review archive

Love Is All / Bricolage / X-Wife – Hugos Speaker Palace, 25th February 2006

The last time we saw Love Is All it was 2002, we were Upstairs At The Garage and it was a (late lamented) Strange Fruit night. A few folks gathered to watch this band that had come to us via the remnants of Girlfriendo. A cute little Swedish elf-girl squidged into a buttoned-up velvet jacket hopped about the stage singing tantrum pop and plinking on a handy keyboard. Accompanying her was a suavester moustachioed bloke chopping and changing keyboardy noises and guitar, alongside bass and drums men and ulp! a squonky saxaphone. It was lickety-splickety jerky quirky smile pop.

So now it’s 2006 and we’re stalking the murky back doubles of Hackney, sidling past railway arches in which ‘late-night mechanics’ and big hairy dogs lurk. We’re looking for Hugo’s Speaker Palace. We can’t find Hugo’s Speaker Palace. Nobody else can either, and, like a human snowball of ‘fun-seekers’ we gather up more and more lost souls as we trundle up and down the street. One of the ‘fun-seekers’ recognises us. Oh it’s Joe from The Violets, hello Joe! Eventually, we’re pointed in the direction of a darkened doorway which is pretty much invisible to the naked eye and we all cluster up the stairs to meet our doom…

Turns out we’re in an ‘atmospheric’ olde warehouse space (one that hasn’t been ‘developed’ into a ‘luxury loft-style apartment’). The ceiling is draped with parachute material, the stage is built out of pool tables (you can see the balls lined up inside) and mysterious machinery has been shunted to the sides of the room. What the hell goes on in here during the day? Brrrr.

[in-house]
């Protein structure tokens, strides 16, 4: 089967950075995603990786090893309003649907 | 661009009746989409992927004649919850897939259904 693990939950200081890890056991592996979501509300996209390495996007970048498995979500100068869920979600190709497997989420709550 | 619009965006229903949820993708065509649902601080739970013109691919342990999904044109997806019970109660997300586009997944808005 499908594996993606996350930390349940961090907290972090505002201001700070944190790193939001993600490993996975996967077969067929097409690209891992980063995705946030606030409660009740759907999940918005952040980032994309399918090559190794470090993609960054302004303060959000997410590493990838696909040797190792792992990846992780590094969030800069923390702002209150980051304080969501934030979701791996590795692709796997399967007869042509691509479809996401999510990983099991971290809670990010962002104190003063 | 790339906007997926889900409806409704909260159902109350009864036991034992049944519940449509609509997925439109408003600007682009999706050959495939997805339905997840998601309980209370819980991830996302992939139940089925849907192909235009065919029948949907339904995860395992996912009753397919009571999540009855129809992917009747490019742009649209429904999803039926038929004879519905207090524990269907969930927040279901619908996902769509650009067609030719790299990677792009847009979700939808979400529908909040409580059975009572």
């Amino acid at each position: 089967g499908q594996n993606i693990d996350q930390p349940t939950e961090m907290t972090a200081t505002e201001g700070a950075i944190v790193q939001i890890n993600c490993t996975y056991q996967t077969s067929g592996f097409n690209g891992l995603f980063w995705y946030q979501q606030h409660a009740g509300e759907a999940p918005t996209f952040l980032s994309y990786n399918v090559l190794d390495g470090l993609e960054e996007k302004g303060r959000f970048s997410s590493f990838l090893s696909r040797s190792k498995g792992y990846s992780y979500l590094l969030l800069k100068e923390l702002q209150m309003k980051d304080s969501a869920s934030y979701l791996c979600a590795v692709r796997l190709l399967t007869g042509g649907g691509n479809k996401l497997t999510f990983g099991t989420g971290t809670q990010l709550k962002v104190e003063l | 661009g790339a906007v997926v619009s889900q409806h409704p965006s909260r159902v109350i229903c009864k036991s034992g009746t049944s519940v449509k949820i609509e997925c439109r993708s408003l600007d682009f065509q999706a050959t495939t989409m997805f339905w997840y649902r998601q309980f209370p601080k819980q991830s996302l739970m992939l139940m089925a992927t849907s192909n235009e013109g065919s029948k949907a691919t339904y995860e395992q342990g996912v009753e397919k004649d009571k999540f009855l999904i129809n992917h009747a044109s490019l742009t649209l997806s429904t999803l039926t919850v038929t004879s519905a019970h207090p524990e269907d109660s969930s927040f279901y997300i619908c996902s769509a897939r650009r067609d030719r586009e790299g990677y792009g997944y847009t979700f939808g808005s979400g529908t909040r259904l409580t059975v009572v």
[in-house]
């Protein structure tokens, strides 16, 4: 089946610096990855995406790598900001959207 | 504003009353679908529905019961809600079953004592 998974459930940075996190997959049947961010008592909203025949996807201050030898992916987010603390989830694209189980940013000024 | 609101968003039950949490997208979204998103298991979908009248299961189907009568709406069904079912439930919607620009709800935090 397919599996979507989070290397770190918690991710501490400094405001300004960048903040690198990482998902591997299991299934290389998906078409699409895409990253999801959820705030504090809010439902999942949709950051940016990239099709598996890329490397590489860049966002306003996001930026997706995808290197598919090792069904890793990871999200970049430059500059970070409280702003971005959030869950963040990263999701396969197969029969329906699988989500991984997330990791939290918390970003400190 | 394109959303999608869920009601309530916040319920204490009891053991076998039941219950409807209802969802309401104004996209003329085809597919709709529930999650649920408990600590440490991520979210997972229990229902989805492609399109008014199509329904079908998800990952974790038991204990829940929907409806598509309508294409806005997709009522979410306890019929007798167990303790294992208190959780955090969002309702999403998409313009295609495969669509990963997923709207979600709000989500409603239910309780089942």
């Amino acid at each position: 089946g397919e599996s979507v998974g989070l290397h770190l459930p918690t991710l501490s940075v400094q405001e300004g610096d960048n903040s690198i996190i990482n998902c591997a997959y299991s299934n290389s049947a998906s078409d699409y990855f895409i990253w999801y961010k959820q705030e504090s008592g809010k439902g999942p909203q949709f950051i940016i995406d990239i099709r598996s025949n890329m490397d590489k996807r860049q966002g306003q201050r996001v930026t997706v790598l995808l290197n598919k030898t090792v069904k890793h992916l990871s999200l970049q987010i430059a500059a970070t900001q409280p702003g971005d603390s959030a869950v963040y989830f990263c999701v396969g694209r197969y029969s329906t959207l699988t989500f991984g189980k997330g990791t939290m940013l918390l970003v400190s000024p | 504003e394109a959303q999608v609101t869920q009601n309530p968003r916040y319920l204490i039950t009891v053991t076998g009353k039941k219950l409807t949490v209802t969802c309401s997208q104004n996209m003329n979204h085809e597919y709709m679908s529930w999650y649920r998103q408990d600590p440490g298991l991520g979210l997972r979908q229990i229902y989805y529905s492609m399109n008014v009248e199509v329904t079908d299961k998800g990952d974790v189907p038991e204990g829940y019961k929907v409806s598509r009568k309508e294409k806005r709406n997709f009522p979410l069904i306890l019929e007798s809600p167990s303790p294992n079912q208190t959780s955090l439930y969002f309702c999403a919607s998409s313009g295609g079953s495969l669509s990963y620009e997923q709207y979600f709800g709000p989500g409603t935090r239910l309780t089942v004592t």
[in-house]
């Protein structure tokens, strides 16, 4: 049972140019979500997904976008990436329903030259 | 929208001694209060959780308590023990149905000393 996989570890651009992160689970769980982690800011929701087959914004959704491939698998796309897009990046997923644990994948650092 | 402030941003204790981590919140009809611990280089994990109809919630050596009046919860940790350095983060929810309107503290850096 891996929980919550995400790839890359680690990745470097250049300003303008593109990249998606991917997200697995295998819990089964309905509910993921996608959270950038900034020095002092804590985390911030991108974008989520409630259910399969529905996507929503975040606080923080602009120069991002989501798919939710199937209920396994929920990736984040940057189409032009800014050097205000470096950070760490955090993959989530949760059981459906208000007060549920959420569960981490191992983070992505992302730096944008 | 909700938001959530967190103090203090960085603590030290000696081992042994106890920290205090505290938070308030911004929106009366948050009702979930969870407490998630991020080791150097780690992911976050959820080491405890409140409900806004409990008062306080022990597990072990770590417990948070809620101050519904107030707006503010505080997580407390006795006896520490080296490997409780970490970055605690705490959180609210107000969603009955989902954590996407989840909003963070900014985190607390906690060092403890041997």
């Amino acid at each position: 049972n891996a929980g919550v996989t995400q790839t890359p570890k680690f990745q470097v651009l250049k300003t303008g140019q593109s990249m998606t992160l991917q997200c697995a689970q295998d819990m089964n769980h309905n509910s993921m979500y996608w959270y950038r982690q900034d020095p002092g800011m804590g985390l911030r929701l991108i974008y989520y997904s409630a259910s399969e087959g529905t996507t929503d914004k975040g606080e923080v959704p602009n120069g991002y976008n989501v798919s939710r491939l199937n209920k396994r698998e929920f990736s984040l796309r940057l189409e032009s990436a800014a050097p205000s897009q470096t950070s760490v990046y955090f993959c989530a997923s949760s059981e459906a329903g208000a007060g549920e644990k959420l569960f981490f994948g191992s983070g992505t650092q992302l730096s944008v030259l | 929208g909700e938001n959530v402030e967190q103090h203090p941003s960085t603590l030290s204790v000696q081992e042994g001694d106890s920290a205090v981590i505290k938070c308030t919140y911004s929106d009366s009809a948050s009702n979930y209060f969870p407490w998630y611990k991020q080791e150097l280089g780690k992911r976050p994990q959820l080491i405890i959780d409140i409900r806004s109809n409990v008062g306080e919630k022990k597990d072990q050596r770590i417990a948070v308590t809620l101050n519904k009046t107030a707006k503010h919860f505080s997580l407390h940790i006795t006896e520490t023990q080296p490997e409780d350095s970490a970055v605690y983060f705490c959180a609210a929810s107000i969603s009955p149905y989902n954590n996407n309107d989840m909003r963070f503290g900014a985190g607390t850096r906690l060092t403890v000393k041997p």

Let’s not think about that, best get a beer and check out X-Wife, who we learn are from Portugal and are three blokes kicking up a growling, pulsing electric suicide racket. One of them stands on the raised back section of the stage behind a twiddly Korg keyboard thing, looking like an electro vicar behind a techno lecturn. Meanwhile a skinny man in a leather jacket delivers guitar scrawlings and vocals whilst beside him the bass player does a pretty good Jason Pierce impression. Sadly at the end of the set this effect is lost when he removes his heavy black shades to become a bespectacled geekboy. So, sometimes X-Wife sound a bit like Clinic, creating a dementedly propulsive rhythm and driving it wrecklessly through the disco, which is no bad thing. Best song is the one where the Jason-bloke gets to robotically bark ‘X-Wife taking control’ through a vocoder thing, like a satanic Metal Mickey for electroclash kids. Unfortunately, after this the band kind of outstay their welcome and go on a bit, as wives tend to do. Ha ha, take my mother-in-law etc. Jason Pierce guests on bass - or does he..?
Shall we be Bourgie Bourgie next? Bricolage have been studying their Big Book of Postcard Records and learning all about how to party like it’s 1982. You can marvel at their authentically half-mast trousers, nod approvingly at their jumble-sale jumpers, swoon at the voluminously luxuriant quiff on display. Then go, “I know this is a total rip-off of Josef K and Orange Juice, not to mention riding in on Franz Ferdinand’s appropriation of same, but I like those bands and it sounds so nice and scratchily jangly, and they look so 80s indie retro scruffy, it’s like being in the olden days again. Can’t we keep them? Oh please? Look at their big Scottish eyes.” And you get on with enjoying it all way too much when maybe you should be thinking, “Kids of today! Make up your own kind of music and stop stealing stuff from old people, why doncher?” The guitarist even kinda looks like Lloyd Cole - can’t you even get your own face??